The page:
Four States Living Magazine — December 2010
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The Gift Of Life
Jessica Allensworth

After A traumatic hunting accident 10 years Ago, glen scarborough is grateful for the many people who donate blood

When Glen Scarborough went hunting that Sunday morning on December 3, of 2000, he had no idea what kind of blessings were in store for him throughout the coming months and years in his life that would all stem from a hunting accident that he should not have lived through. Glen recalls the helicopter paramedic telling him later, “You were the deadest person I’ve ever come upon that lived.” But live Glen did, and he has made it a point to not take life for granted, and he encourages others by sharing his story.

On that Sunday, 10 years ago, Glen and several of his friends loaded up into two boats to go duck hunting. “There was a lot of rainfall the night before, and Milway Lake was 5-6 feet above normal lake level,” says Glen. Little did he know, that the high water level would ultimately save time and save his life.

The hunting group had two boats tied together.They had an “okay” day of hunting. Glen was preparing to head back in when all of a sudden, a 12 gauge shotgun fell and discharged into his left leg severing his femur bone and artery.

During that time, Glen remained alert enough to tell his friend, Scott Sanders, to make a tourniquet and put it on his leg to keep him from bleeding out. “I lost all senses but my hearing,” says Glen.“I felt the pain for a few minutes. I remember the blood like a warm flow of water [down my leg].” He explains that his hunting buddies thought it was only a flesh wound because it was so cold, and Glen was wearing a lot of clothing. They had no idea how serious the injury really was. “I could feel myself dying,” he says. “I was taking in huge amounts of air, and it would be gone in seconds.”

The location where the accident happened would have normally taken around 35 minutes to reach, but that day, because of the high water levels, it only took 5-10 minutes to make it back to shore. One of his hunting buddies called 911. By The time the ambulance arrived, Glen had lost half of the blood in his body.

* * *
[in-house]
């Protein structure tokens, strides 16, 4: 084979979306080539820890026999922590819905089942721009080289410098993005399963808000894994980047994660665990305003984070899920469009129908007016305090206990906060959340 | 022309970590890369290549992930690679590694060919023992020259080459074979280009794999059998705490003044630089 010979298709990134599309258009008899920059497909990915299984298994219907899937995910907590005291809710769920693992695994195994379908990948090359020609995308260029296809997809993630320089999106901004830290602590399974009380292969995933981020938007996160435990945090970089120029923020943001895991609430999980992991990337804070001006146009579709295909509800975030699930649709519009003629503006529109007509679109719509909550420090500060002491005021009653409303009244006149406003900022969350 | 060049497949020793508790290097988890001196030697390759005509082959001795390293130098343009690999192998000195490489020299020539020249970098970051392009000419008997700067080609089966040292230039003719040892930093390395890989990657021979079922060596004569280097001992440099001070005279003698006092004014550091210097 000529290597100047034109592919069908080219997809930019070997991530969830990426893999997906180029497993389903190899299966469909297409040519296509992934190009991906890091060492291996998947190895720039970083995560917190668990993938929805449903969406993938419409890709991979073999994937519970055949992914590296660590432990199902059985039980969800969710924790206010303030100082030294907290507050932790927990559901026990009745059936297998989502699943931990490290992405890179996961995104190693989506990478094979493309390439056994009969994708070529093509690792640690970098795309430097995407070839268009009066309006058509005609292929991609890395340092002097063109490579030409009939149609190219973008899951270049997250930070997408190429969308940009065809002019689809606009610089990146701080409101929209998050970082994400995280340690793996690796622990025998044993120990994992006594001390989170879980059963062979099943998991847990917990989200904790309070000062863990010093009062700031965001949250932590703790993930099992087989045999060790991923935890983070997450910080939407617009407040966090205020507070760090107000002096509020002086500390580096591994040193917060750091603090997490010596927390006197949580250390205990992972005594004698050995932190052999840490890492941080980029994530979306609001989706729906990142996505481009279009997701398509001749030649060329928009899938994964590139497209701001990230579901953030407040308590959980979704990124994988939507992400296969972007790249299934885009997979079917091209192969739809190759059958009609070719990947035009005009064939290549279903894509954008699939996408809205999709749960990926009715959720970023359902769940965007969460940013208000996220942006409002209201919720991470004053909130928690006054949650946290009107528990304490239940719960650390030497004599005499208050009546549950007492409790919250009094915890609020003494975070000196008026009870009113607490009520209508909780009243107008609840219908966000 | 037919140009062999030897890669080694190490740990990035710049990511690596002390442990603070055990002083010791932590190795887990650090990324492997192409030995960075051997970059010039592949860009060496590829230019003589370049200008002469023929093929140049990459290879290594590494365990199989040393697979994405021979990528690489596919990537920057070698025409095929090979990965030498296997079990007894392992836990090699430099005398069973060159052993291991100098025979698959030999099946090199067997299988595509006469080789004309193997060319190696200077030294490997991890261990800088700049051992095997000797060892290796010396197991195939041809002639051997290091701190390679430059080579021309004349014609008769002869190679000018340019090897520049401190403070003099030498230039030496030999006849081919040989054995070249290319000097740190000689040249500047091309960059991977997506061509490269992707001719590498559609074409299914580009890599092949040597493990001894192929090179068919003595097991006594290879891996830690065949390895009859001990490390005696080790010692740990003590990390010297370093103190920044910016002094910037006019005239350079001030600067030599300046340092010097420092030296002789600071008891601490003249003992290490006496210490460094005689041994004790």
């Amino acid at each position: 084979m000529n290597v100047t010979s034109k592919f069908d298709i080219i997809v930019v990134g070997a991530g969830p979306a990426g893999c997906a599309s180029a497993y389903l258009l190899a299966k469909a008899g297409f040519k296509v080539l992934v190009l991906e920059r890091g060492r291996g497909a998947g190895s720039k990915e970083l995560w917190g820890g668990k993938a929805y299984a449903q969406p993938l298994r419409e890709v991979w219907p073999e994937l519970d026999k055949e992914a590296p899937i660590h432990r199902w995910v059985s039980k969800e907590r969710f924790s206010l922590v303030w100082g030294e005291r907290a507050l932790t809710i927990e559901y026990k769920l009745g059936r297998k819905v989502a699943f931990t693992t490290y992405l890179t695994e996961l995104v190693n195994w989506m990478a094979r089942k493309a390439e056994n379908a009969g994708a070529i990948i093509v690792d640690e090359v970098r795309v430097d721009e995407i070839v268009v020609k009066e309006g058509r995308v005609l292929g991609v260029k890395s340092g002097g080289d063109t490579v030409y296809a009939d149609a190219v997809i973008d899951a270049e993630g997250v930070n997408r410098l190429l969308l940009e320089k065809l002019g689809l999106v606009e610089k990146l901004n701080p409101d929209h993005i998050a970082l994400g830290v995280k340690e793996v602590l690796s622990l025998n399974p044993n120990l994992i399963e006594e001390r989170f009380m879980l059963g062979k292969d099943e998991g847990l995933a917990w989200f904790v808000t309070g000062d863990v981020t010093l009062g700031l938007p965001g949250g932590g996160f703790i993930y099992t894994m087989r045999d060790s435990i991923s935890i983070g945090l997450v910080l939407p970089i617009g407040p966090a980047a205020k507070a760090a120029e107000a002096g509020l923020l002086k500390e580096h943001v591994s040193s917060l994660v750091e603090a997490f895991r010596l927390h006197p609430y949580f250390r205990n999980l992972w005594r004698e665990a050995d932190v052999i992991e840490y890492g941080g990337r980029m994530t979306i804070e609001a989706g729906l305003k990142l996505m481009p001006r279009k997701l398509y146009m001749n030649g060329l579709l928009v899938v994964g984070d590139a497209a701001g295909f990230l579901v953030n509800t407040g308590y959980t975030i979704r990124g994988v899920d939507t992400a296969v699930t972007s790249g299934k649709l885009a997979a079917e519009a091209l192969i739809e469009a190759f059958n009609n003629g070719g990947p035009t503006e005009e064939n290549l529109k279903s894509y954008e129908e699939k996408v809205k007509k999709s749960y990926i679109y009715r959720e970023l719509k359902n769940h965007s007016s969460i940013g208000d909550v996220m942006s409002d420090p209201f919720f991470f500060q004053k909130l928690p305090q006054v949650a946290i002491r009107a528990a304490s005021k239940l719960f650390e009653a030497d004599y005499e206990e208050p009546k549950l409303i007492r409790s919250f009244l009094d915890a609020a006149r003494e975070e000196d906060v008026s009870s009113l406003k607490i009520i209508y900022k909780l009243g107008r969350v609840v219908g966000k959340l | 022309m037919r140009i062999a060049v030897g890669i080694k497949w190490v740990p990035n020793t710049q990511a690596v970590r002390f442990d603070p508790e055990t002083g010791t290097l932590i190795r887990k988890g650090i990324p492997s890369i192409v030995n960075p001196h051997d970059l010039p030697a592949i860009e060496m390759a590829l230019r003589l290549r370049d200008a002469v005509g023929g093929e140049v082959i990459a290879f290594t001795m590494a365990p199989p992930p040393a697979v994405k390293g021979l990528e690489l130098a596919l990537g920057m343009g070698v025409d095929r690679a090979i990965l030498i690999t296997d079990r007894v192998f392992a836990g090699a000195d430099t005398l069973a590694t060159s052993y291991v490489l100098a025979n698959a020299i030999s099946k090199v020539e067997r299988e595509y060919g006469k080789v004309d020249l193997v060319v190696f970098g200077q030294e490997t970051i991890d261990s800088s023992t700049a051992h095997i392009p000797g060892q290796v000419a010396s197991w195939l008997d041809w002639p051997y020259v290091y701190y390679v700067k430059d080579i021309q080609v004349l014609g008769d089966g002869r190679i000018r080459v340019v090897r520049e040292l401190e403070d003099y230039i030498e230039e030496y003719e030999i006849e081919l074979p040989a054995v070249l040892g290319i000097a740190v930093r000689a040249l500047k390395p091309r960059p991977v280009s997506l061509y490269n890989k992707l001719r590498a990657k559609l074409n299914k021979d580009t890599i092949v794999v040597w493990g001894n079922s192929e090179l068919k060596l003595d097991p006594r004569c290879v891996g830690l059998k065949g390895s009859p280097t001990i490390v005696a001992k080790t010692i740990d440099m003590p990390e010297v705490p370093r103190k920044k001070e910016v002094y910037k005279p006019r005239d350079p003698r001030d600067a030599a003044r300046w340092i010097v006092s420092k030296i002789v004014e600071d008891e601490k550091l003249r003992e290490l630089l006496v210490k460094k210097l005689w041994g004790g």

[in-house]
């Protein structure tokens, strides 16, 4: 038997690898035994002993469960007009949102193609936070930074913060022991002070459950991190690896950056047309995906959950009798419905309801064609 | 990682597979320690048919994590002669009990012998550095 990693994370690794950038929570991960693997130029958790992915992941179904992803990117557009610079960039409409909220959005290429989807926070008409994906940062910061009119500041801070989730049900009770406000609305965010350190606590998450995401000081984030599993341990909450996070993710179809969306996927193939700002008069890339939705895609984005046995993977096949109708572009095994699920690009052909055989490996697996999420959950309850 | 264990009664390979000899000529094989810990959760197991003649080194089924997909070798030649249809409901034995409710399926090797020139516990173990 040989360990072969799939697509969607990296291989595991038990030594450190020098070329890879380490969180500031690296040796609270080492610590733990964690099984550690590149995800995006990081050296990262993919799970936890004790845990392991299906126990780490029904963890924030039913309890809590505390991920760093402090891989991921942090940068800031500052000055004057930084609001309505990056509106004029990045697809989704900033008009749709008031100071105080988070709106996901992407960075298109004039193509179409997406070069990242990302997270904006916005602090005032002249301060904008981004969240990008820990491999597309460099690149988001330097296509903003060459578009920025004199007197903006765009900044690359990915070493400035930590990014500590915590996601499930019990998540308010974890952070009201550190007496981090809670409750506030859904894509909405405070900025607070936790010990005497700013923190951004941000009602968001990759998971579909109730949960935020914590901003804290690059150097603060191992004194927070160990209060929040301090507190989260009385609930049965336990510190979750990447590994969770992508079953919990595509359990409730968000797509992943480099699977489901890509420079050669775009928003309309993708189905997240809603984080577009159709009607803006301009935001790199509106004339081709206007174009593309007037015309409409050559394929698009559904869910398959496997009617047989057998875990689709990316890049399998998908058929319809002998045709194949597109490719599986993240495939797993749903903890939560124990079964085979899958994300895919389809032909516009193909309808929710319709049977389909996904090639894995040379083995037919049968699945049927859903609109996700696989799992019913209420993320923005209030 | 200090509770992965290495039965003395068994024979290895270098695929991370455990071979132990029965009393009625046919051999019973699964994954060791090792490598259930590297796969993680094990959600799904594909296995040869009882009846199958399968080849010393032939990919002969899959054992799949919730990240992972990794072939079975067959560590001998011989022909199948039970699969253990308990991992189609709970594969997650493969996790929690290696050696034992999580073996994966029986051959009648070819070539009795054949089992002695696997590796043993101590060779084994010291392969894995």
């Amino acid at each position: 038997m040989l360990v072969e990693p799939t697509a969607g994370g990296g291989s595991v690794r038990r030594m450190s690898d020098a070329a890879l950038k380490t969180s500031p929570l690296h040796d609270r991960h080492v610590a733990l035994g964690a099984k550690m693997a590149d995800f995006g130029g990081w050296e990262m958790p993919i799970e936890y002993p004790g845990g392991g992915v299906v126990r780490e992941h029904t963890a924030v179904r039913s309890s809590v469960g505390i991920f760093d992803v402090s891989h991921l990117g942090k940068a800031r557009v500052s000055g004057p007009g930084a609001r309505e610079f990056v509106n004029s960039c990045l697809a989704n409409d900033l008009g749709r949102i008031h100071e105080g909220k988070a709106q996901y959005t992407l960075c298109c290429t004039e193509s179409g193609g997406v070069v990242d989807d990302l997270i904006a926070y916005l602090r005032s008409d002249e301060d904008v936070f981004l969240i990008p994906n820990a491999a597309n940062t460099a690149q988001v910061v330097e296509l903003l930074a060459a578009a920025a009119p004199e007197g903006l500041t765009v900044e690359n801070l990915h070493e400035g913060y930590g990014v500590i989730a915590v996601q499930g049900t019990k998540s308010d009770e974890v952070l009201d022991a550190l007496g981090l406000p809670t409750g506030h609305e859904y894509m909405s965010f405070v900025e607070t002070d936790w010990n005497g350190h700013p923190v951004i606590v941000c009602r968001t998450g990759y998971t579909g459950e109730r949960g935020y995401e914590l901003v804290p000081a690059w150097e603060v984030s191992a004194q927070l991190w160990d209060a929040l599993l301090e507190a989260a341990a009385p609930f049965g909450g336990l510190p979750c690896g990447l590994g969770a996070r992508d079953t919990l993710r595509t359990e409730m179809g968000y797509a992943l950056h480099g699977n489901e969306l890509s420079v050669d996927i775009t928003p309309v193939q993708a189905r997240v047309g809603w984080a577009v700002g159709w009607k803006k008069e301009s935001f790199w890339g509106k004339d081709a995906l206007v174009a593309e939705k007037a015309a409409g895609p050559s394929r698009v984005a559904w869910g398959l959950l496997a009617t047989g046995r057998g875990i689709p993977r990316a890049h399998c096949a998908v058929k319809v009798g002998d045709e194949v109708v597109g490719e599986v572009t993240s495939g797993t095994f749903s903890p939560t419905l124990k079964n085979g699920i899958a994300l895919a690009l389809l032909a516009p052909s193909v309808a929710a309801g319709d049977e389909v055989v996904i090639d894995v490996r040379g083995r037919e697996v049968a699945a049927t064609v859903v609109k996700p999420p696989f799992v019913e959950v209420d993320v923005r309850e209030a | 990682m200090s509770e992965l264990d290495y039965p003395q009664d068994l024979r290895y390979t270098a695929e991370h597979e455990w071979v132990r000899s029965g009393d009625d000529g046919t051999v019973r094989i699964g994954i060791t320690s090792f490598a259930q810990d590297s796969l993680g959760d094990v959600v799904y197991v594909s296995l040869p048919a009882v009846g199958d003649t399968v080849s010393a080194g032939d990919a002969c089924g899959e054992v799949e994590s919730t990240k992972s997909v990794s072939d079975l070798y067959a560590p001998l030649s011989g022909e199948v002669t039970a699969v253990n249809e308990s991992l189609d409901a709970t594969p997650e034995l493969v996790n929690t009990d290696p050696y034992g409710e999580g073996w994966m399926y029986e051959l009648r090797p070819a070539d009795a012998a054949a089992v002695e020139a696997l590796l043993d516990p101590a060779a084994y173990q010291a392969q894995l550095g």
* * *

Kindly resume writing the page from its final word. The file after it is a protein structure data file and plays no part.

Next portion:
A Lifenet Air helicopter met the ambulance at Ashdown Junior High School where Glen was flown to Wadley Hospital, the closest trauma unit.He had lost so much blood that when they opened the ambulance door to put him in the helicopter, blood ran out the back door.

Glen made it to the hospital within his golden hour. He was shot at 11:15 and made it to the hospital at 12:13. He died more than once in the helicopter on the way to Wadley, but the paramedics were able to revive him. Once at the hospital, the trauma team performed a thoracotomy; a procedure where the patient’s chest is opened up and a member of the medical staff actually uses their hand to squeeze the heart. The first time they squeezed Glen’s heart, it did not expand back out because there was not enough blood in his body. Quickly, the medical staff pumped fluids into his body and tried again.This time, Glen’s heart did respond. The trauma surgeon said at that point, Glen only had a 6% chance of survival. Glen said he remembers the surgeon saying, “[A thoracotomy is a procedure] you do on people who are dead, and is performed just to try [to save a life.]”

Glen went through a 12-hour surgery to repair his femur artery, but because of the massive amount of blood loss and dying twice in surgery, there was no way to put him in surgery long enough to repair his leg. His family made the decision to amputate.The trauma surgeon felt there was no way he would survive. Glen had used 48 units of blood in the first 12 hours of his accident.